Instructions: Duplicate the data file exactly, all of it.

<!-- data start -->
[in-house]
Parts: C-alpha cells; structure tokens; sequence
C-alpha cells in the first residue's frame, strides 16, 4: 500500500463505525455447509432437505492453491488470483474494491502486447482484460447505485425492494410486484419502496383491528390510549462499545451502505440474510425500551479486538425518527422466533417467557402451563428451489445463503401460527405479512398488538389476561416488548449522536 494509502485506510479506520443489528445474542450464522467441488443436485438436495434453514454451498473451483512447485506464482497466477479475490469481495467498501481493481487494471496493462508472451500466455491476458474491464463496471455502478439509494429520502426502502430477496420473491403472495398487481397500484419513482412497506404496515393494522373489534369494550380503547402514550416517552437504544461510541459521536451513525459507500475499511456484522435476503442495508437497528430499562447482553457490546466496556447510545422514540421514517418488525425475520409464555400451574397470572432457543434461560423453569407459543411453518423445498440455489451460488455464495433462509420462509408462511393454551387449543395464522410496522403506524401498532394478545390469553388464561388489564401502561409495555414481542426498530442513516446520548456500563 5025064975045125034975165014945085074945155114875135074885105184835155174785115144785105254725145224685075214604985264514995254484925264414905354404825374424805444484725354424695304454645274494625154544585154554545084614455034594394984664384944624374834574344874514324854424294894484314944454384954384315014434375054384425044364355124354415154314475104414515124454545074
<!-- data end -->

[in-house]
Parts: C-alpha cells; structure tokens; sequence
C-alpha cells in the first residue's frame, strides 16, 4: 500500500463505525455447509432437505492453491488470483474494491502486447482484460447505485425492494410486484419502496383491528390510549462499545451502505440474510425500551479486538425518527422466533417467557402451563428451489445463503401460527405479512398488538389476561416488548449522536 494509502485506510479506520443489528445474542450464522467441488443436485438436495434453514454451498473451483512447485506464482497466477479475490469481495467498501481493481487494471496493462508472451500466455491476458474491464463496471455502478439509494429520502426502502430477496420473491403472495398487481397500484419513482412497506404496515393494522373489534369494550380503547402514550416517552437504544461510541459521536451513525459507500475499511456484522435476503442495508437497528430499562447482553457490546466496556447510545422514540421514517418488525425475520409464555400451574397470572432457543434461560423453569407459543411453518423445498440455489451460488455464495433462509420462509408462511393454551387449543395464522410496522403506524401498532394478545390469553388464561388489564401502561409495555414481542426498530442513516446520548456500563 5025064975045125034975165014945085074945155114875135074885105184835155174785115144785105254725145224685075214604985264514995254484925264414905354404825374424805444484725354424695304454645274494625154544585154554545084614455034594394984664384944624374834574344874514324854424294894484314944454384954384315014434375054384425044364355124354415154314475104414515124454545074